Conducting user tests on a single computer, you’ll probably use your own computer and then hand it over to the person conducting the test. For them you want the test environment to be so neutral as possible. That means:
- Cleaning up your desktop, in order to make the test environment as neutral as possible.
- Turning off background services, like cloud syncing software. They're of no use and might affect performance.
- Turning off notifications, to prevent distractive and surprising elements to your test. On a Mac this can be done by toggling the Do Not Disturb mode.
The scope of a user test may vary each time, but since we want to support an agile way of working they should be done regularly and often, rather then seldom and extensive.
Tip! When testing in-house a good idea is to book a conference room and then use Calendly to setup about 5 bookable timeslots for your colleague. By keeping the test scope short and neat, you'll get valuable insights within a couple of hours.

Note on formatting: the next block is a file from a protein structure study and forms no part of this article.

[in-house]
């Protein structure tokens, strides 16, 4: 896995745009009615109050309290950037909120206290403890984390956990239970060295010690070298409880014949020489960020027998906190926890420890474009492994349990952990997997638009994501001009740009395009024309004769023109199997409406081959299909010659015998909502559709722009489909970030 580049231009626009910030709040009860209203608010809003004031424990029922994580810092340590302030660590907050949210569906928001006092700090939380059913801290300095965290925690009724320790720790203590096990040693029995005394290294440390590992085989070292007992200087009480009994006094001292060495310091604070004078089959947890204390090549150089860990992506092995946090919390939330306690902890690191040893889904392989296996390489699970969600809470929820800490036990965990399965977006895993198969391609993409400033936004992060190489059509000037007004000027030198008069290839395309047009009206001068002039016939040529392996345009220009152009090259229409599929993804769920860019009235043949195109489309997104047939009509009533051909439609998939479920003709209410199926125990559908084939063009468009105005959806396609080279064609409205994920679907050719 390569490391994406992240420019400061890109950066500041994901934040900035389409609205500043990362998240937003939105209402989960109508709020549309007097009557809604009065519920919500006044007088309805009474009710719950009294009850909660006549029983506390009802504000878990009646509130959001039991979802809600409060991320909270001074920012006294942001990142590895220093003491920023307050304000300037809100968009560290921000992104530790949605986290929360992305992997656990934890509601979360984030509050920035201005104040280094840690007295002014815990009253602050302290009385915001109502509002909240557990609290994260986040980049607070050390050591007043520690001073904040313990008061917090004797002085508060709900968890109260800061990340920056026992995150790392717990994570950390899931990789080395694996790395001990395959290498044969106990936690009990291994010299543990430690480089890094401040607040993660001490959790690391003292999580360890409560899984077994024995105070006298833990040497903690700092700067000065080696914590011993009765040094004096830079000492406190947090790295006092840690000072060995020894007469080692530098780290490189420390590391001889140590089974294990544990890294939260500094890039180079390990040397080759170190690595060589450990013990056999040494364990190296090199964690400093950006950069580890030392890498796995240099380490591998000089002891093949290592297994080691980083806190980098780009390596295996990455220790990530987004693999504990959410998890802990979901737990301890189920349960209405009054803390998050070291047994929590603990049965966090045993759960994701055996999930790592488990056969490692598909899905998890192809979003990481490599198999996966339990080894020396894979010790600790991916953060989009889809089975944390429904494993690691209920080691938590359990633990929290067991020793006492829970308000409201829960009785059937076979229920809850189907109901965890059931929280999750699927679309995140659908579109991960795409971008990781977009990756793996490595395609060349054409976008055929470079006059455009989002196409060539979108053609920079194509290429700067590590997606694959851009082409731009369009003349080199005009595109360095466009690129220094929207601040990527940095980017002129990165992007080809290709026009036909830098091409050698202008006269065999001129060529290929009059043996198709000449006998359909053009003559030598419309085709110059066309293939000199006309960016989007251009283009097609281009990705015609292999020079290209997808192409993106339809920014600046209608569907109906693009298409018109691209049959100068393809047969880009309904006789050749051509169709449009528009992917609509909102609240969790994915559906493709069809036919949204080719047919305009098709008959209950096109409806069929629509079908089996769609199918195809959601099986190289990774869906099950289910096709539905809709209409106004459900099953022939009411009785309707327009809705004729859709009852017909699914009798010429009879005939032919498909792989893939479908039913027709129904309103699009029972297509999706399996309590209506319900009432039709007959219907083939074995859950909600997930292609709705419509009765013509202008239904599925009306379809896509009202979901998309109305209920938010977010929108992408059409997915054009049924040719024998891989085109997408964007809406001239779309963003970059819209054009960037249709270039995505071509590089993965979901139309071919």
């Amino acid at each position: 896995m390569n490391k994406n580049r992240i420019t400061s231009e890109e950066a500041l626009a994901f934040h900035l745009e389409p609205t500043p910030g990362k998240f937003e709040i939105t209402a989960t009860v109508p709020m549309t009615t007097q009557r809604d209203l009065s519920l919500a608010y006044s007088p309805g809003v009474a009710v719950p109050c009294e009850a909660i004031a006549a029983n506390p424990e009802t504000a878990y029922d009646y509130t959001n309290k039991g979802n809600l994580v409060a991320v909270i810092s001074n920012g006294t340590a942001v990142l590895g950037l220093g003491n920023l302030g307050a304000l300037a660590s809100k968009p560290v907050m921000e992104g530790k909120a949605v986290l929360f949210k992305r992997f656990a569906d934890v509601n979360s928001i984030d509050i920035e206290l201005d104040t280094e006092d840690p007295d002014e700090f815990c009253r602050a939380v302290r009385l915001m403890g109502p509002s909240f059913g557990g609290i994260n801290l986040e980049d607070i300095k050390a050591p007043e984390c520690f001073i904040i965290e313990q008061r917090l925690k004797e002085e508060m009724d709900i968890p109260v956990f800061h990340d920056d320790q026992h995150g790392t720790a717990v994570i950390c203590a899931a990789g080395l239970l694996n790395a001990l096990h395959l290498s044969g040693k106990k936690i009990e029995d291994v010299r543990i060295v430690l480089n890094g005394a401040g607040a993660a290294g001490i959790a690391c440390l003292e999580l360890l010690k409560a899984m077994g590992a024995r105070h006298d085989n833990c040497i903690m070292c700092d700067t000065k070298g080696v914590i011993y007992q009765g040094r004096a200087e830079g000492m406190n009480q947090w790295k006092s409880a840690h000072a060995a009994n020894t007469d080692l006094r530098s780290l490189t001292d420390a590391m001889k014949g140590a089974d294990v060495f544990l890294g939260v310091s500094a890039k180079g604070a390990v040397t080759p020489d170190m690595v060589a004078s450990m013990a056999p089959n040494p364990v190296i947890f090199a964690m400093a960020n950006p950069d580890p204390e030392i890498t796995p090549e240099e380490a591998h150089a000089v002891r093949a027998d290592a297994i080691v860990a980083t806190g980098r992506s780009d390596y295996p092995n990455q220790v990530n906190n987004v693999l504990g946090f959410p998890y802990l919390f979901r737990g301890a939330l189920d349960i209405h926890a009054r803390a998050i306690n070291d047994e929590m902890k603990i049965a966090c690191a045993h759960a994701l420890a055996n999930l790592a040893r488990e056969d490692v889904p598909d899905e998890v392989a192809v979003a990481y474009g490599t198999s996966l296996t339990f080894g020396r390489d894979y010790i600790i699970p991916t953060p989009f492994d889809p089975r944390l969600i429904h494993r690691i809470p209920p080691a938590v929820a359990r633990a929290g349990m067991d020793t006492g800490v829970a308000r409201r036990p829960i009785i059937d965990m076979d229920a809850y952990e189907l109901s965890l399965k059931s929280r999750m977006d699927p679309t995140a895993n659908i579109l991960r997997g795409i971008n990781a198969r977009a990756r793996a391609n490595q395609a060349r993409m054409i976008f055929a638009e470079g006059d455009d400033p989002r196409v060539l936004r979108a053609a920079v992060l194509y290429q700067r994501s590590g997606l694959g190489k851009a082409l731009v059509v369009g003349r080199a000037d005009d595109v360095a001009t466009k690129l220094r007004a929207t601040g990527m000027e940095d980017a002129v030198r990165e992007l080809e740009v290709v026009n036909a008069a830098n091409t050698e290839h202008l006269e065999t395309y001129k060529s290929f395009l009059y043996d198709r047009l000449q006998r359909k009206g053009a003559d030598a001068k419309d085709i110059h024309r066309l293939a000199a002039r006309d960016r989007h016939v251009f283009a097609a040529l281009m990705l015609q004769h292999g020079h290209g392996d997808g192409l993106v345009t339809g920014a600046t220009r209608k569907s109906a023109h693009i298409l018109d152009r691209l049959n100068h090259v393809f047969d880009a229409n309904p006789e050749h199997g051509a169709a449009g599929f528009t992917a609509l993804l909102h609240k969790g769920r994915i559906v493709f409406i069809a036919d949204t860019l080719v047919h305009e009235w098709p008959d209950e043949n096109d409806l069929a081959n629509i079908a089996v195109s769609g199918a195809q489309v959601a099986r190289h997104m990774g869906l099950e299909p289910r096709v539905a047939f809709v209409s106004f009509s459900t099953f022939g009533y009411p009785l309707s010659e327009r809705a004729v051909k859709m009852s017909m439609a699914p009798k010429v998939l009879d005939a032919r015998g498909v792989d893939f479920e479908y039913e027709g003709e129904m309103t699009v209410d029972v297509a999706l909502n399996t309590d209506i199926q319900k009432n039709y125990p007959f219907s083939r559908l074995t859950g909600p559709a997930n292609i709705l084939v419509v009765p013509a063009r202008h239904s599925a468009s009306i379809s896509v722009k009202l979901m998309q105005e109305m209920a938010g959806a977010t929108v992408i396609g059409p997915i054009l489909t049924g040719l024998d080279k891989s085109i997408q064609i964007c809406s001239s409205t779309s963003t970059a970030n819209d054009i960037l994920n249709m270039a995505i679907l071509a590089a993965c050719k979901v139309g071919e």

A good rule of thumb when deciding the scope of your test is that they should remember their instructions through out the entire test. The user experience should be as natural as possible, and making them glance at instructions all the time will remind them of the opposite.
Tip! The first test participant should be you. This allows you to test your prototype, expose pitfalls and getting a grip on how long a test actually might be.
Now it's time to begin. Here's a short list of reminders once you're ready to go.
- Greet the test person, and make the feel welcome. They're probably here voluntarily and helps you build a better product. I think they deserve a treat!
- Explain why they're here, and walk them through the scope of the test. Ask them if they have any questions.
- Place the test participant in front of the computer, use the webcam head box in Pro Sprint to make sure they’re properly located.
- Hit the "Fine Tune" button to optimise the eye tracker for their eyes
- Once you're done, Hit "Record" and switch to your test stimuli.